'Lost trust in EC': Civil society bodies to form citizen's vigilance commission

Under the banner of ‘Wake up Karnataka’, activists, former bureaucrats and experts held a six-hour long discussion to chart out ways to make the Election Commission (EC) accountable and discuss possible outcomes on the counting day.
Last Updated : 21 May 2024, 16:24 IST
Last Updated : 21 May 2024, 16:24 IST

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Bengaluru: Over 120 civil society organisations on Tuesday came together to chalk out an action plan to protect India’s democracy with its leaders pointing to the Election Commission’s “failures” that have raised concerns over the “possible manipulation” of the votes on counting day.

Under the banner of ‘Wake up Karnataka’, activists, former bureaucrats and experts held a six-hour long discussion to chart out ways to make the Election Commission (EC)  accountable and discuss possible outcomes on the counting day. More meetings are planned in New Delhi and other places.

Briefing the media, political economist Parakala Prabhakar said such an event was necessitated by the EC’s repeated failures.

“So, we have a serious and limited objective: that the people’s will should be reflected on the ballot, whatever that it is. If that were not to happen, the civil society will have to challenge it to assert the civic rights of the people,” he said.

Prabhakar said the way the election commissioners were appointed by keeping the chief justice of India out of the selection committee had cast serious doubts about the impartiality of the EC.

"We are not accusing the EC of anything. However, it is for the EC to establish that our doubts were unfounded," he said, noting that the EC's actions have further added to the doubts.

He said the EC's failure to take action against repeated violation of the model code of conduct by the prime minister and bigwigs, the refusal of the election commission to publish Form 17-C (the final count count of the polling data) "even today" and the role of the EC in denial of voting and the way the EC writes letters to the political parties do not give confidence to general public.

Retired IAS officer M G Devasahayam said elections in India never had the current cloud of doubts and suspicions which have arised this time.

"After the emergency of 1975-77, I was part of the electoral process as the district magistrate and returning officer of Chandigarh. The question before the people was almost the same: democracy or dictatorship? People, through a clairvoyance, stood as one and voted democracy back. The elections at that time were absolutely free and fair. Back to 2024, the atmosphere and the mood of the people is almost the same. The stumbling block is that by and large elections are not free and fair," he said.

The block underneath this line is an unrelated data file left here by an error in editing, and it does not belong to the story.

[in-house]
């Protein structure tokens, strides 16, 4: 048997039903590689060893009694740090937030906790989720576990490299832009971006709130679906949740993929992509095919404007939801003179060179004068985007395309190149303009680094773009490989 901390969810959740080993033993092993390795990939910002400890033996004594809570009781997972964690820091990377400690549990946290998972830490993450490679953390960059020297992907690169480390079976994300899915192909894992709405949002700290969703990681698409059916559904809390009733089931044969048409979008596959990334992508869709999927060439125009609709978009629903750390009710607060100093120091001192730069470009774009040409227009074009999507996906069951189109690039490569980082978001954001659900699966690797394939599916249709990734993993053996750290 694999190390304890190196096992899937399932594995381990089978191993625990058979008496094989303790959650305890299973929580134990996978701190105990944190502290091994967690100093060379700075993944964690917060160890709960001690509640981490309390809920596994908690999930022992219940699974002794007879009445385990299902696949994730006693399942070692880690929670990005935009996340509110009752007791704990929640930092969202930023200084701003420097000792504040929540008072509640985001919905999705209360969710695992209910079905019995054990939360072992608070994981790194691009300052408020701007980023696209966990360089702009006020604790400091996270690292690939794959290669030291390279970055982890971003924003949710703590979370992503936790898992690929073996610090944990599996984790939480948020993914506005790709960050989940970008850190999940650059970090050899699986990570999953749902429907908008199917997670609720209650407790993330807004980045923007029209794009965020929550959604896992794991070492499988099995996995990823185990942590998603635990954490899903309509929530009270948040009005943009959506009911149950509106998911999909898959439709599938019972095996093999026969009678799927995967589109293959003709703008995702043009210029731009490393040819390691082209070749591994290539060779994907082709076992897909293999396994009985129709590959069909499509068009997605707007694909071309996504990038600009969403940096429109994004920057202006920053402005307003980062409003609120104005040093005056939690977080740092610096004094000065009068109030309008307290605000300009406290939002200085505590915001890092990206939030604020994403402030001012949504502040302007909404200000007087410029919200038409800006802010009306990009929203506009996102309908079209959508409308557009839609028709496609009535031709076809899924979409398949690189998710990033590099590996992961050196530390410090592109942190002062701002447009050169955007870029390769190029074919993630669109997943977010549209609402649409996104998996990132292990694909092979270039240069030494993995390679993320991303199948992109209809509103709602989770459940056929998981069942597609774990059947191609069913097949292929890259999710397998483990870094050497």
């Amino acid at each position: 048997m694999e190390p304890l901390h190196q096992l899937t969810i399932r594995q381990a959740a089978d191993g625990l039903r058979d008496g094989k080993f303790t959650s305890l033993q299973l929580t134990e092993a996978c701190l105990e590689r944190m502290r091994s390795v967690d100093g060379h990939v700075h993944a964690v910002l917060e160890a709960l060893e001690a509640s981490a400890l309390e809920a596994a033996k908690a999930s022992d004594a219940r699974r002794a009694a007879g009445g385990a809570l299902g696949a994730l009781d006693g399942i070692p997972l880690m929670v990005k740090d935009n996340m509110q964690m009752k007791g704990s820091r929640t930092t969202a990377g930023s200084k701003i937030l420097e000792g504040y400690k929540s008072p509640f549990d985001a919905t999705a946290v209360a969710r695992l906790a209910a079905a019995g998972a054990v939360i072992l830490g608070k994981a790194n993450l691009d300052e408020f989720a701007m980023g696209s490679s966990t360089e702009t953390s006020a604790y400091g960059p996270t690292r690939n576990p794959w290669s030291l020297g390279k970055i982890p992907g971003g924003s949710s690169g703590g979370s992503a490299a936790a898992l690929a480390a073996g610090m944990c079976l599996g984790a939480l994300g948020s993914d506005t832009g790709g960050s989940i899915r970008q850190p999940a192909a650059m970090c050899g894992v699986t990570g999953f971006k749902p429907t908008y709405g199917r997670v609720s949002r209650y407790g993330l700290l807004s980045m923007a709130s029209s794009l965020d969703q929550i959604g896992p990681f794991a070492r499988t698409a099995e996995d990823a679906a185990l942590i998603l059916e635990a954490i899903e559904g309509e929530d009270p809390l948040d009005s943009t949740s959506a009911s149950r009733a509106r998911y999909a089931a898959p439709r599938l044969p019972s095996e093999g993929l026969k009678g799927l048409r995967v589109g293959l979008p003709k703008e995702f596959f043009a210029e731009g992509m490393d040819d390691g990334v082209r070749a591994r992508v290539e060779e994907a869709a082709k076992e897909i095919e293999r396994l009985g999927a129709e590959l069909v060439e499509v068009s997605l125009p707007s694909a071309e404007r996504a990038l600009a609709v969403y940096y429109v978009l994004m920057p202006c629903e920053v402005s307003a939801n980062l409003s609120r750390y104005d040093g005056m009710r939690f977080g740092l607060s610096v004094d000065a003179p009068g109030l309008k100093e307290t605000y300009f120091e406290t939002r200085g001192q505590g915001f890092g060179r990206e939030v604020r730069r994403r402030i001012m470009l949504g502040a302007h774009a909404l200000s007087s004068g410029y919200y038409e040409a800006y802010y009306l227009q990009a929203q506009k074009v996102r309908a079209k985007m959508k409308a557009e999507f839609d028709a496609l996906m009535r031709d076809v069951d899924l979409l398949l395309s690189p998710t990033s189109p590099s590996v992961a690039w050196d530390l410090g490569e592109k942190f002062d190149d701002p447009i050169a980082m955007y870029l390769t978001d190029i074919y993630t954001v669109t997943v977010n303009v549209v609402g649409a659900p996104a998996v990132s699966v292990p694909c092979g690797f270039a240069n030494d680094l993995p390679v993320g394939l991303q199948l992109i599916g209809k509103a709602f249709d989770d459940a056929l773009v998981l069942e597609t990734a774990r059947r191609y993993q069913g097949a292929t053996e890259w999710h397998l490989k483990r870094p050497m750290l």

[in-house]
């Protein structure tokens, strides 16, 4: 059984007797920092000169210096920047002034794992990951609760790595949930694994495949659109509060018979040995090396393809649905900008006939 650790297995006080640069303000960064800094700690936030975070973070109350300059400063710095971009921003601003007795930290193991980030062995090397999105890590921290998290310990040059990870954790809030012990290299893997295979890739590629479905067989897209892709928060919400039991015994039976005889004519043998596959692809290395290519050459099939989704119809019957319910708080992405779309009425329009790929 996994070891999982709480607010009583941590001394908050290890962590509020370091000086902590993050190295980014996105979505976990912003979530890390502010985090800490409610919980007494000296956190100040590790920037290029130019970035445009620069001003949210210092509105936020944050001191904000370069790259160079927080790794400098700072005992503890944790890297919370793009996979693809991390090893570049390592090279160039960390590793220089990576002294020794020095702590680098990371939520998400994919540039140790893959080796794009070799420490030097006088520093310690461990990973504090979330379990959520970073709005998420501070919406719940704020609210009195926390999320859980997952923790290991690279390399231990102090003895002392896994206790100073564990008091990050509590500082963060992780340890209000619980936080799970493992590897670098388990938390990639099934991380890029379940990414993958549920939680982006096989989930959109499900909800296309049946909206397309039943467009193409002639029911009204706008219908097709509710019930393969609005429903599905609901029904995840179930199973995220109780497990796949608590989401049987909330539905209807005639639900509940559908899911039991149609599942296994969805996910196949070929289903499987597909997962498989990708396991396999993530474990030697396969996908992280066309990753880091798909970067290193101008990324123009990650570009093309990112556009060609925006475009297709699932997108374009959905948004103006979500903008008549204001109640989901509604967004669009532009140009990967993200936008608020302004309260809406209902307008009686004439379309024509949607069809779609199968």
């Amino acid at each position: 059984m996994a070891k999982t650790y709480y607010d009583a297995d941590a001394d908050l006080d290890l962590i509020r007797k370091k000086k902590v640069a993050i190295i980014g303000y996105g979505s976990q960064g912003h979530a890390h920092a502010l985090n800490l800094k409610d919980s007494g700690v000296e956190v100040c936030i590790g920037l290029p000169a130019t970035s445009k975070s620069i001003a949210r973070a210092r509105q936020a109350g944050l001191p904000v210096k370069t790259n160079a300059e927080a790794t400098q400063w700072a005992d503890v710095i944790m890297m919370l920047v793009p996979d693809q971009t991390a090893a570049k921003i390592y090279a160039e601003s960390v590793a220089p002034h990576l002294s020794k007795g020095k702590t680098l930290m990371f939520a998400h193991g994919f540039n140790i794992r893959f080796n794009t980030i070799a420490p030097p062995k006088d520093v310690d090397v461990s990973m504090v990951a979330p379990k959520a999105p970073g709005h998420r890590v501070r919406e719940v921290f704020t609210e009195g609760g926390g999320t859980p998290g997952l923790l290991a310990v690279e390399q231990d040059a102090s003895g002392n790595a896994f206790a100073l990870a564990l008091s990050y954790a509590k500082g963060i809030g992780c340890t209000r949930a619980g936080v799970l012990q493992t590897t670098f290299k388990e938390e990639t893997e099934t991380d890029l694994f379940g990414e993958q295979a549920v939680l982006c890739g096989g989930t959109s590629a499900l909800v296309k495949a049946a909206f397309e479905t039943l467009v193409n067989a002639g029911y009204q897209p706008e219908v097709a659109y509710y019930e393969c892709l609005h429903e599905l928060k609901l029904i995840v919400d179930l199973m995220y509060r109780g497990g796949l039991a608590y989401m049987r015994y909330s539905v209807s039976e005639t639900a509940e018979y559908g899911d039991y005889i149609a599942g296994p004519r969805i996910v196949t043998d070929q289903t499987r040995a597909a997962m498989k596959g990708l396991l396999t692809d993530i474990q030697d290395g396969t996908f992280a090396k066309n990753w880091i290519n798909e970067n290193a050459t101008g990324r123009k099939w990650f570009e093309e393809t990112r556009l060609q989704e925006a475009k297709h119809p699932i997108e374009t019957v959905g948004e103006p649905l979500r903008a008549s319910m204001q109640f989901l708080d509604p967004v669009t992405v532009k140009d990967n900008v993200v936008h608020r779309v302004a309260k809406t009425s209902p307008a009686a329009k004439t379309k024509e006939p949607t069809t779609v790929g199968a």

Devasahayam said the EC's stand against cross verification of votes with VVPAT could lead to massive stealing of the mandate of the people. "As civil society, we are telling the returning officer that we are watching you. We don't doubt your integrity. All we want is that the will of the people prevails," he said.

Activist Teesta Setalvad said the complete capture of the media makes it crucial for a citizens vigilance commission comprising former judges, bureacrts and police officers to monitor the entire process of the EC.

"Is the EC following the law in issuing Form 17(C) and holding a secure counting process without fear and favour. We are also going to conduct independent media polls to show the growing support for opposition states. We believe that the government is jittery and leaders of the government are making vicious statements. We must at counting booth level, ensure that citizens remain vigilant," she said.

Congress working committee member Gurdeep Sappal said the general perception before the polls that the election was one-sided has changed. "People have voted in large numbers to vote this government out. Now, the number of votes counted will decide the outcome. It is the duty of the EC to ensure that people have faith in its process. Unfortunately, this trust is missing," he said.

He said the EC's assertion that political parties have to do their data analytics before coming to the commission was outrageous.

"Any institution which indulges in such whataboutery has something to hide. We never thought there would be a day in this country when the EC will refuse to give even the data of the votes polled on a particular day," he said.

He said in many constituencies, the returning officers have refused to provide data on the votes polled in booths. "This shows that something is not in order. We request the EC to instruct all the ROs to share the data with all the candidates," he said.

Nadeem Khan of United Against Hae said in Uttar Pradesh's Sambal and Amethi, voters have been lathicharged with police and security forces misbehaving with women. "We have lost faith in the EC. We have two doubts. First, they will steal our vote. Second, they will steal the mandate by forcing winning candidates to join their party. People will come together to ensure both don't happen," he said.

Linguist and cultural activist G N Devy said the need to be responsible and accountable to the idea of democracy, freedom and fair play in constitutional processes, from election to the transfer of power.

Farmer leader Badagalpura Nagendra said the election of 2024 was between the people of India and the dictator. "Dictators don't accept defeat, they will try to avoid accepting the result. We will not allow that to happen," he said.

Published 21 May 2024, 16:24 IST

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